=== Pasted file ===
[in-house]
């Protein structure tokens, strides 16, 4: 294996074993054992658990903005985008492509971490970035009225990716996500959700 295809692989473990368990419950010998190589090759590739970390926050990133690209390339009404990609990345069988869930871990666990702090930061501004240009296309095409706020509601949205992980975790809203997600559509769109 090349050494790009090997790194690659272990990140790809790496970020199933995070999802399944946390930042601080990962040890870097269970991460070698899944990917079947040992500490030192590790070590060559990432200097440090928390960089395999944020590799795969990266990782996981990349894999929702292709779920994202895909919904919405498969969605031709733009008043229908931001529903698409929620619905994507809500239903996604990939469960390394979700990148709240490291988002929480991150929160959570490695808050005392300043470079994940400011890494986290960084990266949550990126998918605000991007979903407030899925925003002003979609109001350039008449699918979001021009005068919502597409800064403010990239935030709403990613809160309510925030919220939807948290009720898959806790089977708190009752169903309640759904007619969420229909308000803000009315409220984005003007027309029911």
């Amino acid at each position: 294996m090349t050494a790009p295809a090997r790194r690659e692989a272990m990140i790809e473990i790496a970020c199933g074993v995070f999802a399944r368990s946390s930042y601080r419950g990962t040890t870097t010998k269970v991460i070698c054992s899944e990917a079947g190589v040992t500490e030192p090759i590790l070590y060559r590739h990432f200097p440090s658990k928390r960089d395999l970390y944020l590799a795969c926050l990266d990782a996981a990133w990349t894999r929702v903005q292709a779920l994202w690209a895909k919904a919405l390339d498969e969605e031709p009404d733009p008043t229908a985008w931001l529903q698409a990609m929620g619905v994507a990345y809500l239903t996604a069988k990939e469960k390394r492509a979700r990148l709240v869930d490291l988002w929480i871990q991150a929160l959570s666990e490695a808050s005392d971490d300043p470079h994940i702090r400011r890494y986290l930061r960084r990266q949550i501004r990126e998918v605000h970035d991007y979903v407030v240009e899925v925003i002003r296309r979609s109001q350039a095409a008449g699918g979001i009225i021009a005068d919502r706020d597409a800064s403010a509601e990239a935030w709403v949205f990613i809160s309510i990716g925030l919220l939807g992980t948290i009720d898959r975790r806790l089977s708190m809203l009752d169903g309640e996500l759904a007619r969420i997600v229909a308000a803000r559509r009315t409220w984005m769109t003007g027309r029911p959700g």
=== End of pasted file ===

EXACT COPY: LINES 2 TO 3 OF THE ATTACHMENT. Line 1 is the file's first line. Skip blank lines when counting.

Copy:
């Protein structure tokens, strides 16, 4: 294996074993054992658990903005985008492509971490970035009225990716996500959700 295809692989473990368990419950010998190589090759590739970390926050990133690209390339009404990609990345069988869930871990666990702090930061501004240009296309095409706020509601949205992980975790809203997600559509769109 090349050494790009090997790194690659272990990140790809790496970020199933995070999802399944946390930042601080990962040890870097269970991460070698899944990917079947040992500490030192590790070590060559990432200097440090928390960089395999944020590799795969990266990782996981990349894999929702292709779920994202895909919904919405498969969605031709733009008043229908931001529903698409929620619905994507809500239903996604990939469960390394979700990148709240490291988002929480991150929160959570490695808050005392300043470079994940400011890494986290960084990266949550990126998918605000991007979903407030899925925003002003979609109001350039008449699918979001021009005068919502597409800064403010990239935030709403990613809160309510925030919220939807948290009720898959806790089977708190009752169903309640759904007619969420229909308000803000009315409220984005003007027309029911």
């Amino acid at each position: 294996m090349t050494a790009p295809a090997r790194r690659e692989a272990m990140i790809e473990i790496a970020c199933g074993v995070f999802a399944r368990s946390s930042y601080r419950g990962t040890t870097t010998k269970v991460i070698c054992s899944e990917a079947g190589v040992t500490e030192p090759i590790l070590y060559r590739h990432f200097p440090s658990k928390r960089d395999l970390y944020l590799a795969c926050l990266d990782a996981a990133w990349t894999r929702v903005q292709a779920l994202w690209a895909k919904a919405l390339d498969e969605e031709p009404d733009p008043t229908a985008w931001l529903q698409a990609m929620g619905v994507a990345y809500l239903t996604a069988k990939e469960k390394r492509a979700r990148l709240v869930d490291l988002w929480i871990q991150a929160l959570s666990e490695a808050s005392d971490d300043p470079h994940i702090r400011r890494y986290l930061r960084r990266q949550i501004r990126e998918v605000h970035d991007y979903v407030v240009e899925v925003i002003r296309r979609s109001q350039a095409a008449g699918g979001i009225i021009a005068d919502r706020d597409a800064s403010a509601e990239a935030w709403v949205f990613i809160s309510i990716g925030l919220l939807g992980t948290i009720d898959r975790r806790l089977s708190m809203l009752d169903g309640e996500l759904a007619r969420i997600v229909a308000a803000r559509r009315t409220w984005m769109t003007g027309r029911p959700g």